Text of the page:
Research update: identity and multilingualism in South Tyrol

South Tyrol Kaltern Marktplatz
Jamie Green

It’s hard to think of two people with more different backgrounds than Sebastiano Vassalli and Alexander Langer.

The former was an Italian-speaking novelist from northern Italy who had yet to visit South Tyrol before he travelled to the province to research Sangue e suolo in the mid-1980s. The latter was a political campaigner who, although he spoke fluent Italian, grew up in a German-speaking household in South Tyrol. Despite their differing backgrounds, both showed a dissatisfaction with the status quo in South Tyrol. It was for this reason that I used Langer and Vassalli as the foundation for my first thesis chapter, which focused on the debate around cultural identity in South Tyrol from 1972 (the year of the Second Autonomy Statute on which much of South Tyrolean society has been based) to the present day.

However, whilst both men were united in a desire to change the status quo in South Tyrol, the nature of these challenges presented by Langer and Vassalli were very different. Vassalli expressed his frustration with what he perceived as the excessive dominance of the German-speaking population in South Tyrol. Meanwhile, Langer put forth his multilingual concept of the Gesamtsüdtiroler, which he envisioned as a unifying alternative to the more restrictive identities that he believed were encouraged by the 1981 Sprachgruppenzugehörigkeitsgesetz, a law which legally obliged all South Tyroleans to align themselves with one of the province’s three main language groups (German, Italian or Ladin).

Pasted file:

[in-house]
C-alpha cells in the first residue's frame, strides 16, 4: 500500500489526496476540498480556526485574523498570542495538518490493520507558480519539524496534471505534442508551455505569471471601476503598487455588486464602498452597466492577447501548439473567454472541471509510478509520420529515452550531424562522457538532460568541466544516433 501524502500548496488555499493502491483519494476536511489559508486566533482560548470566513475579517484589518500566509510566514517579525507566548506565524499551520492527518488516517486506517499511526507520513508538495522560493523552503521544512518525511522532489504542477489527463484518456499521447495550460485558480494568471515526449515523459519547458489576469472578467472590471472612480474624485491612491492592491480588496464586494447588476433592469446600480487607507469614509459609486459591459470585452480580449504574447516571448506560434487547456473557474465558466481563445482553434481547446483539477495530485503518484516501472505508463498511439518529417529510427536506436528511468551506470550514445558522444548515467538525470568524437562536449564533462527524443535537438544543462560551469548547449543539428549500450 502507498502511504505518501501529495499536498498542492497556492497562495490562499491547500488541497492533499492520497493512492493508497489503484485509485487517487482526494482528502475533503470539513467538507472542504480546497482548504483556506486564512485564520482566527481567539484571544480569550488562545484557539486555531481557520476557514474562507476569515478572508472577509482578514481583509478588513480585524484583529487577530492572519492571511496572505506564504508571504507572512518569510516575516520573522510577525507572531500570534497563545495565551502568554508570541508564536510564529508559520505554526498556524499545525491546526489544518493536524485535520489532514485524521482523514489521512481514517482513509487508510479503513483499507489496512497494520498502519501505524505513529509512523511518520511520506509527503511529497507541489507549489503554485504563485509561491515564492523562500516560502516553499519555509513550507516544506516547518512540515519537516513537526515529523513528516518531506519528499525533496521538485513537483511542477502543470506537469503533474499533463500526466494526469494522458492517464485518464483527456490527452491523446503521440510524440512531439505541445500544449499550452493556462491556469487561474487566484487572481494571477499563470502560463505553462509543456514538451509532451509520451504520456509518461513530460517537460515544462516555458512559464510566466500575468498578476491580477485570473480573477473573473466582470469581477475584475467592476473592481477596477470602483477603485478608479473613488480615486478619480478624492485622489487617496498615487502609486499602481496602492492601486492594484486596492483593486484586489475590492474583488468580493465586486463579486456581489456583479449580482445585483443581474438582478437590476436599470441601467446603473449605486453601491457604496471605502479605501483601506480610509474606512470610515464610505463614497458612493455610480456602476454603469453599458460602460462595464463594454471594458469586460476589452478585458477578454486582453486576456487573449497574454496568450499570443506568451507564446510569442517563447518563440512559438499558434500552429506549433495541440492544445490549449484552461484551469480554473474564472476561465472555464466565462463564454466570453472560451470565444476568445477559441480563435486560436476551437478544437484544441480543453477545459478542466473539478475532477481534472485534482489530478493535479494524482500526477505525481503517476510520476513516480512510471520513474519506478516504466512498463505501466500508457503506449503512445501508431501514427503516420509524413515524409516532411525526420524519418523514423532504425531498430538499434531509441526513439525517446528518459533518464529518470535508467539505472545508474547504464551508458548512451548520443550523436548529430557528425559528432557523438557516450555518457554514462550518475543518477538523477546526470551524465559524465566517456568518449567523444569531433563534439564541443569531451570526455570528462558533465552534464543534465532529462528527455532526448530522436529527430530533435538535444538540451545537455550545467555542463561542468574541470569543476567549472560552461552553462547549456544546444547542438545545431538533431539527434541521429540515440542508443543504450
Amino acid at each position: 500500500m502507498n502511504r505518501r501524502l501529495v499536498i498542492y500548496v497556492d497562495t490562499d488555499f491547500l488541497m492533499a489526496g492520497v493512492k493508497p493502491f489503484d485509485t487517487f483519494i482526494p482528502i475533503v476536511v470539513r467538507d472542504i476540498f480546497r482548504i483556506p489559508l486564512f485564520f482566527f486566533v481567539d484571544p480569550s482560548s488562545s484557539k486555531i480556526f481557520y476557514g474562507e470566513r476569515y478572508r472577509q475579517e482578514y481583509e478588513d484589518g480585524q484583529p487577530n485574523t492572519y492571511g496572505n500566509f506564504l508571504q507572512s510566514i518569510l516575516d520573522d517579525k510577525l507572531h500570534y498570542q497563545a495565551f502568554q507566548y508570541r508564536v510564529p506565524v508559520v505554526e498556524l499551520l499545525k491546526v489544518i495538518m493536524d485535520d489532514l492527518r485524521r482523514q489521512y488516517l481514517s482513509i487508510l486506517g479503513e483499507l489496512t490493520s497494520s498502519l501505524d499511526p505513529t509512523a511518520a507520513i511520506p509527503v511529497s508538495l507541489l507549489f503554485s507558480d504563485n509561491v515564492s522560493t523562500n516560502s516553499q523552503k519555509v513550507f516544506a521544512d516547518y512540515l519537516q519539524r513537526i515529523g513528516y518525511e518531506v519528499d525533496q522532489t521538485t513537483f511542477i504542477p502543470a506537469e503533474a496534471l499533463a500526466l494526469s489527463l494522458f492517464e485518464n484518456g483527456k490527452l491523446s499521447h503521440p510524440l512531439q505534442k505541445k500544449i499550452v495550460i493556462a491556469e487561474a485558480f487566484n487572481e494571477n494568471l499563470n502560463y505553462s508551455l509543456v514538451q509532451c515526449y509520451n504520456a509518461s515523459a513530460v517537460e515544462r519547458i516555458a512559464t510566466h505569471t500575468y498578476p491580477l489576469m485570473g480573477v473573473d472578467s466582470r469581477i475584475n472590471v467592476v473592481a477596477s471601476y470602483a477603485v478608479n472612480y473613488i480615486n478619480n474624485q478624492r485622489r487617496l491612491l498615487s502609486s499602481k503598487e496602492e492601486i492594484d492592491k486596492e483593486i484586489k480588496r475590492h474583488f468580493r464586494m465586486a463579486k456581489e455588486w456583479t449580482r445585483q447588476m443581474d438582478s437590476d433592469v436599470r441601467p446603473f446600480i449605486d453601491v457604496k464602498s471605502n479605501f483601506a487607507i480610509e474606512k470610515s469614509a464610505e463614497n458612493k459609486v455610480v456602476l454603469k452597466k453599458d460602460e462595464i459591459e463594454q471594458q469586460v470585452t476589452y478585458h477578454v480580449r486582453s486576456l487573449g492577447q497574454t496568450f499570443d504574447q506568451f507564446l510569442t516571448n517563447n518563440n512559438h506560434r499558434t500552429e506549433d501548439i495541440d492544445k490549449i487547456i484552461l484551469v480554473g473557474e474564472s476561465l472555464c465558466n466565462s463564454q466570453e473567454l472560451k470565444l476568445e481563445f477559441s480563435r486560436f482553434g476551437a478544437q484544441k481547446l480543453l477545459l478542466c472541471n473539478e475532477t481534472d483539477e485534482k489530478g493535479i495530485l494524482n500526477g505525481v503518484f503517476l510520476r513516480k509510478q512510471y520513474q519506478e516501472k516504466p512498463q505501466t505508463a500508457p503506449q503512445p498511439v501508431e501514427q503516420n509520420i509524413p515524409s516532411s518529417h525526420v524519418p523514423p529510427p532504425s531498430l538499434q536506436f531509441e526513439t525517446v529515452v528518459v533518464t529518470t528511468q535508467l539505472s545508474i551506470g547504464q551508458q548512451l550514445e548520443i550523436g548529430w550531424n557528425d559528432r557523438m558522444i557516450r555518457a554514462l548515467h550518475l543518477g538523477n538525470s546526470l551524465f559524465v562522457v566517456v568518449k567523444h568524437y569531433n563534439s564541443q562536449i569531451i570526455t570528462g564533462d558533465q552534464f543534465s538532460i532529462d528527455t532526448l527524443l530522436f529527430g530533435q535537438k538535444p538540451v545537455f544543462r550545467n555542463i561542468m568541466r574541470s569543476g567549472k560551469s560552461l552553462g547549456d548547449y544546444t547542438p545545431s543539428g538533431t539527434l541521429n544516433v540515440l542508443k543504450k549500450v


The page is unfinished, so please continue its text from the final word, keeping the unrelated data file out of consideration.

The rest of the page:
During the course of my research, it became clear to me that challenges to the status quo in South Tyrol  did not only come from individuals, but groups too. Ladins challenge any perception that South Tyrol could be defined by a German-/Italian-speaking dichotomy. The presence of South Tyroleans who have grown up in German-Italian bilingual households questions the idea that South Tyroleans must belong to a single language group. Increasing levels of immigrants from other countries undermines the notion of South Tyrol as a purely trilingual province whilst the ongoing political debate over whether to offer South Tyroleans dual Austrian-Italian citizenship challenges the official status of South Tyroleans as Italian citizens with Italian passports.

My research on South Tyrol to date has reinforced both the benefits provided and challenges posed by multilingualism. Moreover, multilingualism in South Tyrol is an everyday and widespread phenomenon. It has been fascinating to explore the evolution of this multilingualism from South Tyrol’s status as a 95% German-speaking part of Austro-Hungary in 1919 to its current status as a province with three official languages (German, Italian and the Rhaeto Romance language Ladin).

My next chapter will trace the representation of identity in the contemporary literature of South Tyrol to the present day. The themes of this chapter align especially closely to the World Literatures strand to which my project belongs. I am especially excited to look at how engaging with more than one language has affected how authors from the province present themes of belonging and identity. I will use Norbert Conrad Kaser’s controversial 1969 Brixner Rede, which questioned the value of literature from South Tyrol, as a starting point for my chapter before focusing on the works of German- Italian- and Ladin-speaking writers from recent years.

Jamie Green is a DPhil candidate attached to the Creative Multilingualism programme. His research is examining interactions between cultural diversity, identity and multilingualism in South Tyrol.

Image by Hubert Berberich (HubiB) [CC BY-SA 3.0  (], from Wikimedia Commons

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